PHOTO: NASA's Mars Curiosity Rover Has a Bigger Selfie Stick Than You Do

curiosity selfie
This self-portrait of NASA's Curiosity Mars rover shows the vehicle on Vera Rubin Ridge, which it has been investigating for the past several months. NASA/JPL-Caltech/MSSS

Don't be jealous, but the Mars rover's selfie stick is bigger and fancier than yours. The rover used its arm and camera ensemble to take a selfie on January 23 on the Red Planet's Vera Rubin Ridge.

If you want to get technical, the rover doesn't really have a selfie stick—but it does have a "hand lens" sitting on the end of Curiosity's seven-foot-long arm. (For comparison, The Wirecutter's 2015 pick for the best selfie stick was just 45.5 inches, or just under four feet, long.) And the selfie isn't really a selfie, either. It's actually a mosaic of dozens of selfies, NASA wrote on its website.

But what it does show is at least as illuminating as an average, Earth-based selfie. This one shows where Curiosity will be heading next.

"Directly behind the rover is the start of a clay-rich slope scientists are eager to begin exploring. In coming weeks, Curiosity will begin to climb this slope," NASA wrote on its website.

Even further behind the rover is Mount Sharp, a mountain more than 3 miles high. NASA stated the mountain was photobombing the rover's shot. (Whether the mountain intended to encroach on the rover's snap is up for debate.)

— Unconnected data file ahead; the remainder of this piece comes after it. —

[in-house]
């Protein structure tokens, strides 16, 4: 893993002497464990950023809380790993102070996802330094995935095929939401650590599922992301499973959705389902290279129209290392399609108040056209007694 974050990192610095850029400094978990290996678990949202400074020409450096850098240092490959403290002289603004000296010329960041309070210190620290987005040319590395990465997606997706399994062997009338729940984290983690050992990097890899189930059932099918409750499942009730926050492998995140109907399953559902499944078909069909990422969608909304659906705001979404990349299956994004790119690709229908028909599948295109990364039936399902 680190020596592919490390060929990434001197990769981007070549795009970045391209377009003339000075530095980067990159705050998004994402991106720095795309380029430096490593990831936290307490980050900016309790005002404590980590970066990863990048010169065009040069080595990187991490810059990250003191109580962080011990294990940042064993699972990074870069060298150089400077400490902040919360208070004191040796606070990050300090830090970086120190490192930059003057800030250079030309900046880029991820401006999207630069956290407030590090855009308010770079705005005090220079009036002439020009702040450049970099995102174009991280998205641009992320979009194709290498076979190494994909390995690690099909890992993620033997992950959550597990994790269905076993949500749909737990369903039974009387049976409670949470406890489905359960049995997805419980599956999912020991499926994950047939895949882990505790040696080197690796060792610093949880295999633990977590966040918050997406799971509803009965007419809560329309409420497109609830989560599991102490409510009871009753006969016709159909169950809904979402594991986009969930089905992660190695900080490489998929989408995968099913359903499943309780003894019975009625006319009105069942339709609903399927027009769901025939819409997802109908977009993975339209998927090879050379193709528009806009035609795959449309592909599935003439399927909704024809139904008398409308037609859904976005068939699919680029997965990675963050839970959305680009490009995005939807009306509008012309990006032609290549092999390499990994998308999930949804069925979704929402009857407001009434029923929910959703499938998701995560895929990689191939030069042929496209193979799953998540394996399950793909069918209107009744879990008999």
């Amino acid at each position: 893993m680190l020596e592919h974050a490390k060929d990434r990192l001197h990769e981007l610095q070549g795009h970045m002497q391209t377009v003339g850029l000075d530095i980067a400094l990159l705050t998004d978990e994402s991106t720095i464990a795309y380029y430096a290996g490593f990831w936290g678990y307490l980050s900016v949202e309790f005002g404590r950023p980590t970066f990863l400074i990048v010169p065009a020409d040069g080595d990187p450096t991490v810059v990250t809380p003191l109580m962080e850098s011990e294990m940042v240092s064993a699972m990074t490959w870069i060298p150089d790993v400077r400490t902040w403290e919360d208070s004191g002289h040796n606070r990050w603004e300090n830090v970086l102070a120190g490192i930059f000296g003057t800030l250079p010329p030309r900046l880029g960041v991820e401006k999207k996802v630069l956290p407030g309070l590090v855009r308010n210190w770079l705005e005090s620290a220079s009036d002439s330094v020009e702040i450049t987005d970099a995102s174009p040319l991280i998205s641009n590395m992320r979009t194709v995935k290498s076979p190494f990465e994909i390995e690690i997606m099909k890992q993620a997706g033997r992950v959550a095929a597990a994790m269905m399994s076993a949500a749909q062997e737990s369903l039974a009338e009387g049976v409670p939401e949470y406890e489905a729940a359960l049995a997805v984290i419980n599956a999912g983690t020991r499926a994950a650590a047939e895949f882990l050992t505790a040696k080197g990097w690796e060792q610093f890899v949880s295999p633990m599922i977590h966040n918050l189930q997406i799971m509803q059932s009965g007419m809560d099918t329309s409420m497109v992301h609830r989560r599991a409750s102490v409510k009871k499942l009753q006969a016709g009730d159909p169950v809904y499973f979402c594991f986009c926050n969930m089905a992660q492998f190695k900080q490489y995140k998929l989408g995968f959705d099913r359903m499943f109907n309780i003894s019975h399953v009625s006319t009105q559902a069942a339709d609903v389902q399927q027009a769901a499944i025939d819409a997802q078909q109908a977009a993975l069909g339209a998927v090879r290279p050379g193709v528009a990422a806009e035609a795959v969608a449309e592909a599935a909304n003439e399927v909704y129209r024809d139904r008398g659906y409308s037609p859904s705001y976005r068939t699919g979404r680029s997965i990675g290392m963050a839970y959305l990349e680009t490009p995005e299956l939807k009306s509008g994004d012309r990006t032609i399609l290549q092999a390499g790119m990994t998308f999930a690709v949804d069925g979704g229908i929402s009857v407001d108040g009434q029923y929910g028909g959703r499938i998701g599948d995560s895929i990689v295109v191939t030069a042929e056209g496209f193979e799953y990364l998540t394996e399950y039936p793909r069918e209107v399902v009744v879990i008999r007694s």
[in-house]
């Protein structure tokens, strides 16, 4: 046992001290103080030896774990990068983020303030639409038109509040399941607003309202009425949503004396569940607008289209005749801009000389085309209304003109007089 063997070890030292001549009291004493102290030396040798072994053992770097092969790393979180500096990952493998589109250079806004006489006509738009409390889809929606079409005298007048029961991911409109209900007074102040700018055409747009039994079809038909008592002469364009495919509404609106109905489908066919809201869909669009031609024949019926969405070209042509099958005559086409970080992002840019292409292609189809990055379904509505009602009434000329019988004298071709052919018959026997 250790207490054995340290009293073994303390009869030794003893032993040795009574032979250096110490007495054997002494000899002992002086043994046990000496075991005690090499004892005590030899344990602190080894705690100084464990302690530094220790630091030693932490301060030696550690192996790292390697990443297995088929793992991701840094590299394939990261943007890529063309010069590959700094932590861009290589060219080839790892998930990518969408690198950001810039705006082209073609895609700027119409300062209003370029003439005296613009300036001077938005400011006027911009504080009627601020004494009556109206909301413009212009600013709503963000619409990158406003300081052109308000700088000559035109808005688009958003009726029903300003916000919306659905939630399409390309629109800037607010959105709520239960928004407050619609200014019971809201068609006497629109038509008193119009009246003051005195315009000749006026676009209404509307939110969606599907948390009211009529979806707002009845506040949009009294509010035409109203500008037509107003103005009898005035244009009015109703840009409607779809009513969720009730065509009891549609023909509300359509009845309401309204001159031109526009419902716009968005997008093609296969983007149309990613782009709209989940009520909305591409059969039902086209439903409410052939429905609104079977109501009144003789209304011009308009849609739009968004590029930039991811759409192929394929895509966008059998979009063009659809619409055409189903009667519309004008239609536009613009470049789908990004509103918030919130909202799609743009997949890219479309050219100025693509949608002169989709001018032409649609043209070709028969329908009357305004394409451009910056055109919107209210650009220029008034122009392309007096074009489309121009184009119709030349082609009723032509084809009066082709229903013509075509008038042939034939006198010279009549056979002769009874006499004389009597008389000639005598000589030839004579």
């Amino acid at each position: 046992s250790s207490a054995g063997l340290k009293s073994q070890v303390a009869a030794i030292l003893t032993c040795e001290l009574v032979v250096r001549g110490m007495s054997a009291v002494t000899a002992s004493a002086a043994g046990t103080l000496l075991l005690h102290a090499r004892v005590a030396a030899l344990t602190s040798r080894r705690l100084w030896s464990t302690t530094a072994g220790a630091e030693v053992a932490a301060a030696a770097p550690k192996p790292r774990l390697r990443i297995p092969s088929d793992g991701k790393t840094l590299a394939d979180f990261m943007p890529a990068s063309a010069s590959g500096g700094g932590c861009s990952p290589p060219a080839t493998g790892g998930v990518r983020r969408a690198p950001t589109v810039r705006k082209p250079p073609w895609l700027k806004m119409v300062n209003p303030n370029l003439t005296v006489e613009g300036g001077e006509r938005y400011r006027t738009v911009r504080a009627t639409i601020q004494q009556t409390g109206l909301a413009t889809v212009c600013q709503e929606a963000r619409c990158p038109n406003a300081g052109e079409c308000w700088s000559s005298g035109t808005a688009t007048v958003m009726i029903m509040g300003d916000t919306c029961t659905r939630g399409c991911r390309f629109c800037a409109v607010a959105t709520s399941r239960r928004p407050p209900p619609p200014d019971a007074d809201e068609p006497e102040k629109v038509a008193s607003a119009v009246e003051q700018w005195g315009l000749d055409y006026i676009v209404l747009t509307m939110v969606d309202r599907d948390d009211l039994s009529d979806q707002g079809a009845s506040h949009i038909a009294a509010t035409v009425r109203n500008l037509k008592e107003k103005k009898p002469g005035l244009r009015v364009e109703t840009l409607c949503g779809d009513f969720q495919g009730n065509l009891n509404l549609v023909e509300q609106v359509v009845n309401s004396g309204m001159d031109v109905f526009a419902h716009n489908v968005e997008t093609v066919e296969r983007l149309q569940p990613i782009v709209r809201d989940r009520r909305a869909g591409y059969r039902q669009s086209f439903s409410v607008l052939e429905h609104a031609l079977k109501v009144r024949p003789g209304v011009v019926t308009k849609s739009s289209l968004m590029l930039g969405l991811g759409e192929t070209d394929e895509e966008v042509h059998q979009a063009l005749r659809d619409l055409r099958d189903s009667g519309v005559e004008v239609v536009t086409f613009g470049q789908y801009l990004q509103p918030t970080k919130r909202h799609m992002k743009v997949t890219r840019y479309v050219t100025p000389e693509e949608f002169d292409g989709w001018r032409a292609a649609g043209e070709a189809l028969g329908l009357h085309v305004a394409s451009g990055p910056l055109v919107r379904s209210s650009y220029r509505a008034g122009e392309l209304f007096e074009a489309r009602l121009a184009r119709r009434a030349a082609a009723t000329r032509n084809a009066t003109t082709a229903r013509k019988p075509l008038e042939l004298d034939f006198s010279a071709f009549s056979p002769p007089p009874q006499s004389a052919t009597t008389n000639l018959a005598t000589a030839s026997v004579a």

One thing you can't see in the selfie is any evidence of the arm itself. It's positioned out of the shot, NASA explains, by moving the rover's turret and the arm's "wrist."

The rover has posted other selfies before, mostly for context at places where it collected samples. But Curiosity is getting pretty good at them. Another recent picture has some very artsy angles—all it's missing, really, is a duck face.

I'm back! Did you miss me? This selfie is part of a fresh batch of images, direct from #Mars. Check out all my raw images at

— Curiosity Rover (@MarsCuriosity) January 24, 2018

For the record, there are selfie sticks longer than Curiosity's here on Earth. The one that holds the world record was over 59 feet long when it was measured in September 2017, according to the Guinness World Records' website.